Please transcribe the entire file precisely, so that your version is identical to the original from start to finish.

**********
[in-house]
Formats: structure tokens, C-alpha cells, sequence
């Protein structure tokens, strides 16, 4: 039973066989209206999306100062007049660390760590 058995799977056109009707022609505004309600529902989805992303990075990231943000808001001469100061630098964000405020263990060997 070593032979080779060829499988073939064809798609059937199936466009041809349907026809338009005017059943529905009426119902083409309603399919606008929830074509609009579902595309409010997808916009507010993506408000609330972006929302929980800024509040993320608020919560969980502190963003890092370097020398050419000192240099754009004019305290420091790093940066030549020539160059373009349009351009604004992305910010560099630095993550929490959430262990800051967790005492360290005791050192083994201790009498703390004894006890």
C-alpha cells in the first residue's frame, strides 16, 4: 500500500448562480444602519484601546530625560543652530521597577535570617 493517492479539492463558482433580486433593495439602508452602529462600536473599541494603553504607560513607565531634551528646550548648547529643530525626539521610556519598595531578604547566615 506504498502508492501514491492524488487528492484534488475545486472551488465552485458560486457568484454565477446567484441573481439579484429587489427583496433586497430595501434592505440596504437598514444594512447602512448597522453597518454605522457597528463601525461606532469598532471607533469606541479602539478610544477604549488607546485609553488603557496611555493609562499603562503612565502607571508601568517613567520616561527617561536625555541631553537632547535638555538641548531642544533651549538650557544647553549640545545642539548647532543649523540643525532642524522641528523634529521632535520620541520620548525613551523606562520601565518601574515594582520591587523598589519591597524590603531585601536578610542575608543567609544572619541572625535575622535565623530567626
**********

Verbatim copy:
[in-house]
Formats: structure tokens, C-alpha cells, sequence
């Protein structure tokens, strides 16, 4: 039973066989209206999306100062007049660390760590 058995799977056109009707022609505004309600529902989805992303990075990231943000808001001469100061630098964000405020263990060997 070593032979080779060829499988073939064809798609059937199936466009041809349907026809338009005017059943529905009426119902083409309603399919606008929830074509609009579902595309409010997808916009507010993506408000609330972006929302929980800024509040993320608020919560969980502190963003890092370097020398050419000192240099754009004019305290420091790093940066030549020539160059373009349009351009604004992305910010560099630095993550929490959430262990800051967790005492360290005791050192083994201790009498703390004894006890």
C-alpha cells in the first residue's frame, strides 16, 4: 500500500448562480444602519484601546530625560543652530521597577535570617 493517492479539492463558482433580486433593495439602508452602529462600536473599541494603553504607560513607565531634551528646550548648547529643530525626539521610556519598595531578604547566615 506504498502508492501514491492524488487528492484534488475545486472551488465552485458560486457568484454565477446567484441573481439579484429587489427583496433586497430595501434592505440596504437598514444594512447602512448597522453597518454605522457597528463601525461606532469598532471607533469606541479602539478610544477604549488607546485609553488603557496611555493609562499603562503612565502607571508601568517613567520616561527617561536625555541631553537632547535638555538641548531642544533651549538650557544647553549640545545642539548647532543649523540643525532642524522641528523634529521632535520620541520620548525613551523606562520601565518601574515594582520591587523598589519591597524590603531585601536578610542575608543567609544572619541572625535575622535565623530567626